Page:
Apple and Samsung wipe slate clean with iTunes deal

7 Jan 2019

Hand holding iPhone XS. Image: ifeelstock/Depositphotos

In search of new revenue streams, Apple teams up with erstwhile rival Samsung in iTunes deal.

Apple and Samsung are two technology stalwarts that have traditionally maintained a rivalry over the past number of years, due to their similar target markets and device strategies.

This very rivalry is why many were shocked when Samsung yesterday (6 January) announced that it would add an app to its smart televisions that will let owners watch content bought on Apple’s iTunes platform in the coming months.

Change of tack from Apple

Many are considering this move as the beginning of a new revenue strategy from Apple in particular, involving the distribution of its services on devices not made in-house.

It is no secret that the Silicon Valley company’s Chinese hardware sales are weakening, not to mention the generally saturated ‘peak smartphone’ market taking its toll.

This move is a clear play for a new revenue stream in the face of its legacy cash sources altering in major ways. A manoeuvre from hardware and device-centric sales towards its Services category is looking increasingly likely.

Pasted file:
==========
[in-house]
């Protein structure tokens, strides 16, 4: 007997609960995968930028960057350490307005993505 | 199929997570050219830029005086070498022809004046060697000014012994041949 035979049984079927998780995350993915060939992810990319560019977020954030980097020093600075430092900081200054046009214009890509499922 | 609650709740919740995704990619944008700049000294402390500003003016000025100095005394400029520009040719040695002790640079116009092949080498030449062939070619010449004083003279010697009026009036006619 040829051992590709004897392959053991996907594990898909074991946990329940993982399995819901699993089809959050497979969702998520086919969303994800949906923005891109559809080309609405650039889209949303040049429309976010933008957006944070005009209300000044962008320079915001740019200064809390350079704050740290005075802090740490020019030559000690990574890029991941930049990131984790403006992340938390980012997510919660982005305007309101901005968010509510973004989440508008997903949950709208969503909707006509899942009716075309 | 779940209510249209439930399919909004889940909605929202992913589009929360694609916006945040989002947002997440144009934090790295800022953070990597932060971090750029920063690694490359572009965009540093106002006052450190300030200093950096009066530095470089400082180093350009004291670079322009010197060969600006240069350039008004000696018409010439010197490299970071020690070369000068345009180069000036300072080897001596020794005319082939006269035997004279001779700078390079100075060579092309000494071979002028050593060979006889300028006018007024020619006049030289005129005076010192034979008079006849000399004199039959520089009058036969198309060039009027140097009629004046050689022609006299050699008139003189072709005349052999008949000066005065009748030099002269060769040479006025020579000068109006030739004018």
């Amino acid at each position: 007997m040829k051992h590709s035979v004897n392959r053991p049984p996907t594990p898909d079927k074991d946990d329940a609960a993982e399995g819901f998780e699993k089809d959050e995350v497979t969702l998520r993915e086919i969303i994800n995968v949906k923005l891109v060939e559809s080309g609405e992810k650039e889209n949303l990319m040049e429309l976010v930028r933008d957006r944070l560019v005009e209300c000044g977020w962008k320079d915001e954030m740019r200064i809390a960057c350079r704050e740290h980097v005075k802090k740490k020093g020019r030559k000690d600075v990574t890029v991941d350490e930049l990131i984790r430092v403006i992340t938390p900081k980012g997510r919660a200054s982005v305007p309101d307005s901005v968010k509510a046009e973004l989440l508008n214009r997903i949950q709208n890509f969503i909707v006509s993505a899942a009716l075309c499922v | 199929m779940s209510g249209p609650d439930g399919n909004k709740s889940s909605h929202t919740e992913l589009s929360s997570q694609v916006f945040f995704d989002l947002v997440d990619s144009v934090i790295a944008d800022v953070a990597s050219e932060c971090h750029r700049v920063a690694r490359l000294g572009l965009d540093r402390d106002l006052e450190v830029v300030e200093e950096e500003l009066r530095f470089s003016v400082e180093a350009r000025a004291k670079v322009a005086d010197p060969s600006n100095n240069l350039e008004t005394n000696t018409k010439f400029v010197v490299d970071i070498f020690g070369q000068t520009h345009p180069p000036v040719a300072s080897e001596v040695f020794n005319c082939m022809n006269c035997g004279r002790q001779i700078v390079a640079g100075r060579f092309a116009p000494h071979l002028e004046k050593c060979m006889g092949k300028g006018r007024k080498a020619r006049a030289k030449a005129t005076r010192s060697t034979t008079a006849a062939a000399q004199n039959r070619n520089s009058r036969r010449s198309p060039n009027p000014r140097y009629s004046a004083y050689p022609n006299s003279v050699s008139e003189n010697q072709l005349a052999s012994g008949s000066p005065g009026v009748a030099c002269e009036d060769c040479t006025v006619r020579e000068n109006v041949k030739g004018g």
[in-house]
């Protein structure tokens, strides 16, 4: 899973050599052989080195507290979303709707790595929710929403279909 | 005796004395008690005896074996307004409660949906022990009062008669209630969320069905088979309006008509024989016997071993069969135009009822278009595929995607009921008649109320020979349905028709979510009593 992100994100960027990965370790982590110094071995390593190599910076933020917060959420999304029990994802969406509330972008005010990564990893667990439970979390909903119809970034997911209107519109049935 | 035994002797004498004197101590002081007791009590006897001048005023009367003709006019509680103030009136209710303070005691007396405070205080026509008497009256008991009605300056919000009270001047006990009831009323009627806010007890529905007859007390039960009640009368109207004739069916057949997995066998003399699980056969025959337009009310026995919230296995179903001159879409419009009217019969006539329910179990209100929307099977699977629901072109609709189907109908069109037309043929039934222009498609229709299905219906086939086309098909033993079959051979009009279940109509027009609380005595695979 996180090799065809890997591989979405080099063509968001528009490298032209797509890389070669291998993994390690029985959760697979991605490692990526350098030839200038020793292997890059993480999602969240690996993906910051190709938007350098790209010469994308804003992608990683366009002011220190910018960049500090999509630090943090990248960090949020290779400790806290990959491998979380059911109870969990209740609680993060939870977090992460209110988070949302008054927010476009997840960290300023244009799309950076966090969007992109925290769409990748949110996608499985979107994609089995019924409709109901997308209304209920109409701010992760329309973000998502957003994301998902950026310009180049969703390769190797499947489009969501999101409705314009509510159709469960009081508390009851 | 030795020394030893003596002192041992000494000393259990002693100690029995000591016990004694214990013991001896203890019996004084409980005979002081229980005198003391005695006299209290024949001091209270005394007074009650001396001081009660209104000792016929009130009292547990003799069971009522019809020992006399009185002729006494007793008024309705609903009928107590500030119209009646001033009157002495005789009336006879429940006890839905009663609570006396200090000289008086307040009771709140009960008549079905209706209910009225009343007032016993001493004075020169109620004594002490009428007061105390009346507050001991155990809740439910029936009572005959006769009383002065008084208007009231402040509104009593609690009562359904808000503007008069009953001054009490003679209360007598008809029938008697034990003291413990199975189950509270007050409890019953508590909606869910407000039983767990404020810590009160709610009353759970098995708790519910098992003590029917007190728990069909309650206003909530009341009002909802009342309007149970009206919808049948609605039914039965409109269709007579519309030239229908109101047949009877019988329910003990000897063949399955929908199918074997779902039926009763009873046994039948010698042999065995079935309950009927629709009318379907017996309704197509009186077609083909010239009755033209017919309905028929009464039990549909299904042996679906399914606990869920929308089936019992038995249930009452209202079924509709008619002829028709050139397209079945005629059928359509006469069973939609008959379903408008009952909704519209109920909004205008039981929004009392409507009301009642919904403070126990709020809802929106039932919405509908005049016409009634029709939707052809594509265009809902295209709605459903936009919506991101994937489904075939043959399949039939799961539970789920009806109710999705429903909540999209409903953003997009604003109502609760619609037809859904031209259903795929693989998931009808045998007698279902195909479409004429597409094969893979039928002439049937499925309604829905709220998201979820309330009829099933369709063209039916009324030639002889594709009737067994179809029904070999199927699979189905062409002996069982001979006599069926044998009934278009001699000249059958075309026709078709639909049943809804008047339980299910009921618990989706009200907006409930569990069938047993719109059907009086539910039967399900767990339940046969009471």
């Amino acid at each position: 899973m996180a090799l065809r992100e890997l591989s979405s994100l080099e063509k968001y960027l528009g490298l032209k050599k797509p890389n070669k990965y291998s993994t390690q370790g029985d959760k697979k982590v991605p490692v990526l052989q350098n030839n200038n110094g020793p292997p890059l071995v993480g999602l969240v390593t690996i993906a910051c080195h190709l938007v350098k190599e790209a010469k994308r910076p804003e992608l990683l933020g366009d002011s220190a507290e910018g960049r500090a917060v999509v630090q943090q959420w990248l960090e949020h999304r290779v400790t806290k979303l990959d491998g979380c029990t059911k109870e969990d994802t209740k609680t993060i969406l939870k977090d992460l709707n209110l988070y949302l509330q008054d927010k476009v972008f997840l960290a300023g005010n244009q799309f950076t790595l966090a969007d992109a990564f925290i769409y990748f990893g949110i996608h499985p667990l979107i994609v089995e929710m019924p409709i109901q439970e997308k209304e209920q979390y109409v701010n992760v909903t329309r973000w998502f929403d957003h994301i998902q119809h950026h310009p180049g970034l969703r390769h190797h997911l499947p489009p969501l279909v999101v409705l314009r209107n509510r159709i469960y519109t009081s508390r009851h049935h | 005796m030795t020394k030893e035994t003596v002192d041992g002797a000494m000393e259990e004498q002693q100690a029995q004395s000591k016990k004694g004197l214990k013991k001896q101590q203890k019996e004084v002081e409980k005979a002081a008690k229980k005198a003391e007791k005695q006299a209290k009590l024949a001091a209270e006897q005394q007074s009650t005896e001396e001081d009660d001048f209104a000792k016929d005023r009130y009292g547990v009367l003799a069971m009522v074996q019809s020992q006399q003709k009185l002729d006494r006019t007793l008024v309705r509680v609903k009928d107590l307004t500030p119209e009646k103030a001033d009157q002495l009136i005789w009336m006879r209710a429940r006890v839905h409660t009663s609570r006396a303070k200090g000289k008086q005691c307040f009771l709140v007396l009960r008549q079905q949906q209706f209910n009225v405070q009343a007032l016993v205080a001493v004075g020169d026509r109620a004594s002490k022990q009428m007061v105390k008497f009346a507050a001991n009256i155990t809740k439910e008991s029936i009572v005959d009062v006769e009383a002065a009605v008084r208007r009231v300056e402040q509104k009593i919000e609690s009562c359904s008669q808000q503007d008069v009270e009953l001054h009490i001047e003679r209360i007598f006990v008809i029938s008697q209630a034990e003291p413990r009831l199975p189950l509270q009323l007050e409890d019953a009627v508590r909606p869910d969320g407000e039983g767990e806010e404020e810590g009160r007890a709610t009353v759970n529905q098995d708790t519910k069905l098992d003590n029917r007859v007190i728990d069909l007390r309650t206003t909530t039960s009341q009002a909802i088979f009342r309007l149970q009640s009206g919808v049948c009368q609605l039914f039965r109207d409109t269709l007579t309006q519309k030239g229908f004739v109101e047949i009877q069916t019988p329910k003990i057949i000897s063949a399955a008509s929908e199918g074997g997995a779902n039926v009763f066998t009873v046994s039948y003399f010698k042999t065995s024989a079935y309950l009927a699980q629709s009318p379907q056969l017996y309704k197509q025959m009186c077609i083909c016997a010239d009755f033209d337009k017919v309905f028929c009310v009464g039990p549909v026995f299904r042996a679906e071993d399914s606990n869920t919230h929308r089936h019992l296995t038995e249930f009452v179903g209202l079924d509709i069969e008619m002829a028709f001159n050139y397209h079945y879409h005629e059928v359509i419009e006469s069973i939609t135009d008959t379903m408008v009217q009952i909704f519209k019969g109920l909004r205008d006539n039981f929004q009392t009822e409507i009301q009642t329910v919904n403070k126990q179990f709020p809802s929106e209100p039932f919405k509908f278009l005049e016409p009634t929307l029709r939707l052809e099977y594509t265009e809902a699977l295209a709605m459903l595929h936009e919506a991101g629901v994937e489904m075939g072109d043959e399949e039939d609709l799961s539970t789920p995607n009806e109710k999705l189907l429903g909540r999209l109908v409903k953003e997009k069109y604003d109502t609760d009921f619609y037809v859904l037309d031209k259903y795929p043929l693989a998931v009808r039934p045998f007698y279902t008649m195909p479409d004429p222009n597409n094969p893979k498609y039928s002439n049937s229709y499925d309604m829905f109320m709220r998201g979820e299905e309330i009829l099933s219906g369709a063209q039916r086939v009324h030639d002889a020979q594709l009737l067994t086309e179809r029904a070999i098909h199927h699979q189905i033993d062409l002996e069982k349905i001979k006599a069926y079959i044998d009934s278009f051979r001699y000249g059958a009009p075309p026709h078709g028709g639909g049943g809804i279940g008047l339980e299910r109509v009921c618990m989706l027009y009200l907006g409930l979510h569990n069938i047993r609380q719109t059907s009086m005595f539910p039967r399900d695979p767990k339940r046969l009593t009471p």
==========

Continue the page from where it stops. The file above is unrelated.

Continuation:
Support for AirPlay 2

As well as the app for its smart TVs, which will allow users to play iTunes content, Samsung is also adding Apple’s AirPlay 2 software, which will allow iPhone users to stream content from their devices to Samsung TVs.

“We look forward to bringing the iTunes and AirPlay 2 experience to even more customers around the world through Samsung smart TVs,” said Eddy Cue, senior vice-president of internet software and services at Apple.

Neither firm has commented on whether the iPhone maker is paying any fees or a percentage made on the TVs under the new agreement. In November last year, the firm announced that its Apple Music streaming service was being made available on Amazon Echo smart speakers, even though the California-headquartered firm also sells a similar device, the HomePod.

Apple’s historically tight hold on its devices and apps may be loosening up somewhat. Its collaboration with Samsung is especially notable as the two firms spent many years in a legal patent war, after Apple accused the South Korean firm of lifting elements of the iPhone’s design. The case was settled last summer for an undisclosed sum.

Hand holding iPhone XS. Image: ifeelstock/Depositphotos

Ellen Tannam was a journalist with Silicon Republic, covering all manner of business and tech subjects